What Can I Possibly Do?

(Prayer offered over the Public Address system for the entire La Salle Academy educational community on Wednesday morning, 25 February 2015 as part of Poverty Week)

Let us remember that we are in the holy presence of God.


Hi Everyone. If you’re anything like me, you may be feeling a bit overwhelmed by the stories and statistics that you hear about poverty or social justice. It can be disheartening to read the paper or watch the news. It’s easy to think of the problems you see or hear as “elsewhere problems.” You start to feel detached from the things you read or watch. There is a situation in SYRIA or a crisis in SUDAN or a shooting in MISSOURI. These problems are taking place far away from little Rhode Island. You can also feel helpless to make a change. It seems like poverty is such a huge global issue that there is no way to combat it. I used to think to myself “What can I possibly do?” Sometimes trying to tackle global issues feels like beating your head against a wall. I used to get discouraged in the face of poverty or injustice, with the same question always coming up, “What can I possibly do?”


The answer to this question comes in two parts. The first part is awareness. Not just listening to statistics or watching the news, letting information go in one ear and out the other. But rather become aware of the poverty that exists in our own communities. It’s not a far off global issue. It’s a problem that is affecting our neighbors and friends. It’s about seeing poverty with your own eyes and through your own experience. You are all given a fantastic opportunity for awareness through your Christian Service projects. In fact, my own Christian Service at McAuley House was the first time I was able to put faces to the statistics I had heard. I didn’t have to travel to the Philippines to see those in need. I only had to go to Elmwood Ave. If you are currently doing your Christian Service, I urge you to see the humanity of the people you serve.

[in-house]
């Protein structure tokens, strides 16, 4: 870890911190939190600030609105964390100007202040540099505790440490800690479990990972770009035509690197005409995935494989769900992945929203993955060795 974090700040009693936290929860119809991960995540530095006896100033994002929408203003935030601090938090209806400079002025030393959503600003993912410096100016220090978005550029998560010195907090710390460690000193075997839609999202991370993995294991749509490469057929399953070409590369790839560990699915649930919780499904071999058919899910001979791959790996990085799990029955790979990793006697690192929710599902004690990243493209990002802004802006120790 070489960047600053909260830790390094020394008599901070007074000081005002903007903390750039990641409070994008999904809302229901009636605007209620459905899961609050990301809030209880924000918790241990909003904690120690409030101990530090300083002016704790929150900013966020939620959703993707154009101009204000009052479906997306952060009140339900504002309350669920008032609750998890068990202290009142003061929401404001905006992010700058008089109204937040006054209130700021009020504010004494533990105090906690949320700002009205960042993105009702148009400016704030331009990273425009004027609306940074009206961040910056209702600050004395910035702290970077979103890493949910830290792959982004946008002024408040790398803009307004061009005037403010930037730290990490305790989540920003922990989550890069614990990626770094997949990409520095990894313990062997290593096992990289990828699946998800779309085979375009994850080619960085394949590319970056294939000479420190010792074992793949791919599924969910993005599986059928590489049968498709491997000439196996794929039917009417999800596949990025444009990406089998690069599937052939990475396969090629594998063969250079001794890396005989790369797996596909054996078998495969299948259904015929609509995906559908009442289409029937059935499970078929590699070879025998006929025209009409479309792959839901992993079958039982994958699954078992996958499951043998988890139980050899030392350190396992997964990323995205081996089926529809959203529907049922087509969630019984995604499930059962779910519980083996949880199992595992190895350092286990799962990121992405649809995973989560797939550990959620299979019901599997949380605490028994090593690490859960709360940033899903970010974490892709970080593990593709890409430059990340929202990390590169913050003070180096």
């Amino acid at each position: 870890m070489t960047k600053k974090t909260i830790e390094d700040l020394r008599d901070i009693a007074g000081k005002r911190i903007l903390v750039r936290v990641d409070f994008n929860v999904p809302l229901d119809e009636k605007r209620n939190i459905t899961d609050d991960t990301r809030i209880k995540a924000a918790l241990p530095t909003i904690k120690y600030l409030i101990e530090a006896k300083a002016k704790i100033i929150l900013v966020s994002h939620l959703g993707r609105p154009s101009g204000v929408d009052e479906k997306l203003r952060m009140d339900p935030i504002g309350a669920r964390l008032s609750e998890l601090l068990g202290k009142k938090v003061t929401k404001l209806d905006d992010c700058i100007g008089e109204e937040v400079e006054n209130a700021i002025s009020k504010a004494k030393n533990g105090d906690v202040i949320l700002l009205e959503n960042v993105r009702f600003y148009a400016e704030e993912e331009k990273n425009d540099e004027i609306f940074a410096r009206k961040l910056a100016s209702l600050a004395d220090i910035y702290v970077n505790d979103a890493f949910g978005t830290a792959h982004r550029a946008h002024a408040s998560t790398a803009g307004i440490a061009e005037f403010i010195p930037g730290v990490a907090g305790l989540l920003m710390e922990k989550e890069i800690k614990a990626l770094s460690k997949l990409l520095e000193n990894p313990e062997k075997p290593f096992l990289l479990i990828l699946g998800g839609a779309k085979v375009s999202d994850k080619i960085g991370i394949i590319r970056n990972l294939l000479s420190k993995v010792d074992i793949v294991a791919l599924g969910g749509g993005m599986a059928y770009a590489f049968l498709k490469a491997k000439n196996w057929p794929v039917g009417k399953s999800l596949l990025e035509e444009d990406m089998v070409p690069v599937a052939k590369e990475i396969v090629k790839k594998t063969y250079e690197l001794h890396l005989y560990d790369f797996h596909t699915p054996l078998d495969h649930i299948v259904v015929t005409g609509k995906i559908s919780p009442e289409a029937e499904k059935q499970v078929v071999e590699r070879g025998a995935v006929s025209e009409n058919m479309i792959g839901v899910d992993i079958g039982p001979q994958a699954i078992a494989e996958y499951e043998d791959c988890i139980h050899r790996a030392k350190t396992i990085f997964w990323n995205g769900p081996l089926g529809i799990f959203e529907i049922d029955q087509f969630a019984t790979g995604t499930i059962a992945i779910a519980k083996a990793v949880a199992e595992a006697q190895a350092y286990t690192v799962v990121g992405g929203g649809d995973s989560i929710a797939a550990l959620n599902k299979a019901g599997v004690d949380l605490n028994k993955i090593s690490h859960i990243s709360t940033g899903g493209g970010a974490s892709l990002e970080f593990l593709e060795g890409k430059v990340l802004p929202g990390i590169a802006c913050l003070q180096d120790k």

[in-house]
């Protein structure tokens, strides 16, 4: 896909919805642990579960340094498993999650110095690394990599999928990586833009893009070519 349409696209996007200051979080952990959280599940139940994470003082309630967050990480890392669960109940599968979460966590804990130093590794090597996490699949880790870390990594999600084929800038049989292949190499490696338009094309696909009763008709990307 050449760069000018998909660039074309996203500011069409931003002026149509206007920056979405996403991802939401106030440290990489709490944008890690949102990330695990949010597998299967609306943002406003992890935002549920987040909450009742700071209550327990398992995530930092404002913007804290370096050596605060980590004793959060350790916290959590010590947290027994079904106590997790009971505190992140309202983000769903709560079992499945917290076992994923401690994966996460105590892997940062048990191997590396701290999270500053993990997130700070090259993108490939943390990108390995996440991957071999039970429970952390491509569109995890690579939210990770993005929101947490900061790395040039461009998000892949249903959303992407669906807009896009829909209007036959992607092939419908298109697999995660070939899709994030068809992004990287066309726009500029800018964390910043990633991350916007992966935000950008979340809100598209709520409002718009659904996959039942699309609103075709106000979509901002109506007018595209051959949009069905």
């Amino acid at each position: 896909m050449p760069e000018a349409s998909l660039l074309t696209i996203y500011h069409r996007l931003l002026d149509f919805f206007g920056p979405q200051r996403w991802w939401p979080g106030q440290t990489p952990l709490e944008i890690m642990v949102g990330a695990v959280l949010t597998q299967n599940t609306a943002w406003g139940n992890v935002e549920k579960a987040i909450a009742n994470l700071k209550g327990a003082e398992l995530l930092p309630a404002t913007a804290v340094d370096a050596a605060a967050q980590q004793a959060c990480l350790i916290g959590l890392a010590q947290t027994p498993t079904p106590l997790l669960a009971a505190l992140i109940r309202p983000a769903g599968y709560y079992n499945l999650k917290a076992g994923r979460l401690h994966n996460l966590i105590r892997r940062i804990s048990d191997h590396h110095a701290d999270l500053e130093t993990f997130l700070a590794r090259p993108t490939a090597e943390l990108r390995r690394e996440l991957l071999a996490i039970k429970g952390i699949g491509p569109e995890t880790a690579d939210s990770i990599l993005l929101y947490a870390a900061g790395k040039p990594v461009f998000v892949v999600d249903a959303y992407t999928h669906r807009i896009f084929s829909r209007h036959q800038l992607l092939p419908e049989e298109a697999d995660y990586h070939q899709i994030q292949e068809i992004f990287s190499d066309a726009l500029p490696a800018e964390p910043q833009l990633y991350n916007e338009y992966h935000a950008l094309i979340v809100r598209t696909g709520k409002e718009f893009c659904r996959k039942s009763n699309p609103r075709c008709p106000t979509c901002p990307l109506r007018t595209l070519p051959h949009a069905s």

The second part of the answer to the “What can I possibly do?” question is to commit yourself to the good. Decide what is good and what is right and commit yourself to aligning your actions with this awareness. For me, that meant committing to a year of service. The Lasallian Volunteer program I am part of offers me the opportunity to “put up or shut up.” It is a great first step to be aware of issues like poverty, but it is not enough. We need to commit ourselves to action. You’ve all probably heard the expression “actions speak louder than words.” St Francis says it another way. “Preach the gospel—use words if necessary.” We’ve all been blessed with special gifts and talents. Be grateful for the many gifts you have received from God. These gifts and talents are your tools for action and service.


Let us pray-
Dear Lord,
At the Passover meal you washed the feet of your disciples. With this great example of service in mind, let us wash each other’s feet. Help us to be, not only like Jesus, but like the disciples as well, willing to let our own feet be washed. Allow me to transform others with my actions. Let me be both teacher and student, allowing myself to be transformed by the people I come into contact with. AMEN.


Saint John Baptist de La Salle…pray for us.
Live Jesus in our hearts…forever.

Thomas Darnowski–Class of 2008 and Lasallian Volunteer (The San Miguel School)